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Leesburg VA Divorce Law Blog

Issues with child custody

Divorce and child custody disputes can be difficult for both Virginia parents and their children. While the children need to know that they are loved and cared for, the parents may be too wrapped up in their own drama to always recognize this. If parents are not on good terms, one or both may not abide by the parenting schedule, which could put the children in a tenuous situation.

Even worse, some parents may show up on some designated transfer days and not show up on others. This may create confusion on the part of both the parent expecting the other to pick up the child as well as the child who may be left feeling unwanted. In some cases, parents who fail to show for scheduled visits may be fined or given the opportunity to make that time up.

Divorce mistakes to avoid

Virginia couples who are ending their marriages may want to make certain they are taking a logical and smart approach to the process. Doing so can save a person thousands of dollars both during and after the divorce.

A common mistake people make is engaging in protracted and bitter litigation. This drives up legal expenses while drawing out the process. Litigation may also make it more difficult to get along later, which may be important if a couple shares children. There are alternative methods available that are designed to help couples resolve outstanding issues and reach an accord, including mediation and collaborative divorce.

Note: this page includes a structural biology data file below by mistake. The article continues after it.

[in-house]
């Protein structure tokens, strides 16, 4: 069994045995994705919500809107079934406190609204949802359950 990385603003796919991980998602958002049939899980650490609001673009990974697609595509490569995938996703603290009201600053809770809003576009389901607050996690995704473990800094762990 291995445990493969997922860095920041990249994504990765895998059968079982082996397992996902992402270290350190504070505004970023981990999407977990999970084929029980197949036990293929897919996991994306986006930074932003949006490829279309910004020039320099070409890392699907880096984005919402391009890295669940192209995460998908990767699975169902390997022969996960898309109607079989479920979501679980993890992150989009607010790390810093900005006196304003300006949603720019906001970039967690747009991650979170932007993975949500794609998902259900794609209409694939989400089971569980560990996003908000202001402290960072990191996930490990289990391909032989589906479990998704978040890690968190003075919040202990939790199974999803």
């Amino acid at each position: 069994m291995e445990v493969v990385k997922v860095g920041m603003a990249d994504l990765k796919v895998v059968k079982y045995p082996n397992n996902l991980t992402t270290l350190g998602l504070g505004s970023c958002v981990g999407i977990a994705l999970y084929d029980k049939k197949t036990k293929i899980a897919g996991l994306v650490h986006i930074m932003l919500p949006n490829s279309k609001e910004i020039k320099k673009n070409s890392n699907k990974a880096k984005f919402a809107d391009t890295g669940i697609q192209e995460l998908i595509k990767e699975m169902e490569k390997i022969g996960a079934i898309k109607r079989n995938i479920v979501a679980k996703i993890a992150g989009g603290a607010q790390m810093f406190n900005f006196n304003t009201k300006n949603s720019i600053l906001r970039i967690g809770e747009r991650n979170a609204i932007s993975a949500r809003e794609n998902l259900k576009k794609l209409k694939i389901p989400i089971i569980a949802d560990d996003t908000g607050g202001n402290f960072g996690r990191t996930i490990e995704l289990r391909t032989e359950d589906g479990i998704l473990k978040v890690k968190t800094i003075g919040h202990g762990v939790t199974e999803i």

The pluses, and minuses, of uncontested divorce in Virginia

If you or your spouse (or both of you) are considering divorce, there are probably problems in your marriage that, try as the two of you have, cannot be overcome. Perhaps only one spouse is ready to move on, which could make negotiating a settlement difficult.

But if you and your spouse both agree that divorce is the best option, you may be able to save a great deal of time and money compared with the traditional, confrontational divorce path. In Virginia, many couples are able to take advantage of uncontested divorce instead.

Ex-husband gets 4 years for hiding marital assets overseas

Getting an equitable share of your marital assets in your divorce can be difficult when you do not know how much there is to split up. Some couples share in all financial planning, so each spouse has a good idea of what assets they own and what they are worth. Other times, one spouse handles all the finances and earns all he income, leaving the other spouse largely in the dark about money matters.

Uncovering the size and value of the marital asset pile becomes even more complicated when one spouse is dishonest. Unfortunately, some high-income people going through divorce try to hide assets from their ex and the court, to keep those valuable assets for themselves -- even though the ex deserves a fair share too.

Chris Martin: I don't see it as a divorce

There is no rulebook that says what kind of relationship you and your ex must have after your divorce is final. If the two of you have children, ideally you will be able to continue co-parenting. Outside of that, post-divorce relationships range from non-existent to very close.

Years after actress Gwenyth Paltrow and singer Chris Martin announced their divorce, which they called a “conscious uncoupling,” their fans continue to be curious about the state of their relationship. Paltrow has said the two remain close, in a sibling-like way, and in a recent interview, Martin continued to deny that the two had divorced in the traditional way.